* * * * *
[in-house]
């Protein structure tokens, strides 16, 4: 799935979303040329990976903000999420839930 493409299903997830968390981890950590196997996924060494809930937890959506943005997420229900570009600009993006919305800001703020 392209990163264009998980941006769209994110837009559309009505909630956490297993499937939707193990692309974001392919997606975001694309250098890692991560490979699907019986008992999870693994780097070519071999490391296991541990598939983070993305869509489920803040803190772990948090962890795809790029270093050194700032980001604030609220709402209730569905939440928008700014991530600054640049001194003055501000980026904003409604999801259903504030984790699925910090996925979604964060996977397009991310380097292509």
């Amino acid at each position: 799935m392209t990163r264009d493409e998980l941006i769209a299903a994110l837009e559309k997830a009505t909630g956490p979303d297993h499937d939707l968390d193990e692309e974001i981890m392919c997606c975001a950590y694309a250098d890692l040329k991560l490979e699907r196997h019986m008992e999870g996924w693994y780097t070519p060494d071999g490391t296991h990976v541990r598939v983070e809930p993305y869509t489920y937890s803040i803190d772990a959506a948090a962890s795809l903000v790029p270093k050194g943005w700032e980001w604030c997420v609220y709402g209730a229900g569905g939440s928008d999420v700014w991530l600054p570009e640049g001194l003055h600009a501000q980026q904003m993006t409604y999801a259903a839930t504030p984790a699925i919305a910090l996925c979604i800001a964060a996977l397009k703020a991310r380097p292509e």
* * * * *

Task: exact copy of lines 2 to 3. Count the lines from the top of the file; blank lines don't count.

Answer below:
């Protein structure tokens, strides 16, 4: 799935979303040329990976903000999420839930 493409299903997830968390981890950590196997996924060494809930937890959506943005997420229900570009600009993006919305800001703020 392209990163264009998980941006769209994110837009559309009505909630956490297993499937939707193990692309974001392919997606975001694309250098890692991560490979699907019986008992999870693994780097070519071999490391296991541990598939983070993305869509489920803040803190772990948090962890795809790029270093050194700032980001604030609220709402209730569905939440928008700014991530600054640049001194003055501000980026904003409604999801259903504030984790699925910090996925979604964060996977397009991310380097292509």
């Amino acid at each position: 799935m392209t990163r264009d493409e998980l941006i769209a299903a994110l837009e559309k997830a009505t909630g956490p979303d297993h499937d939707l968390d193990e692309e974001i981890m392919c997606c975001a950590y694309a250098d890692l040329k991560l490979e699907r196997h019986m008992e999870g996924w693994y780097t070519p060494d071999g490391t296991h990976v541990r598939v983070e809930p993305y869509t489920y937890s803040i803190d772990a959506a948090a962890s795809l903000v790029p270093k050194g943005w700032e980001w604030c997420v609220y709402g209730a229900g569905g939440s928008d999420v700014w991530l600054p570009e640049g001194l003055h600009a501000q980026q904003m993006t409604y999801a259903a839930t504030p984790a699925i919305a910090l996925c979604i800001a964060a996977l397009k703020a991310r380097p292509e």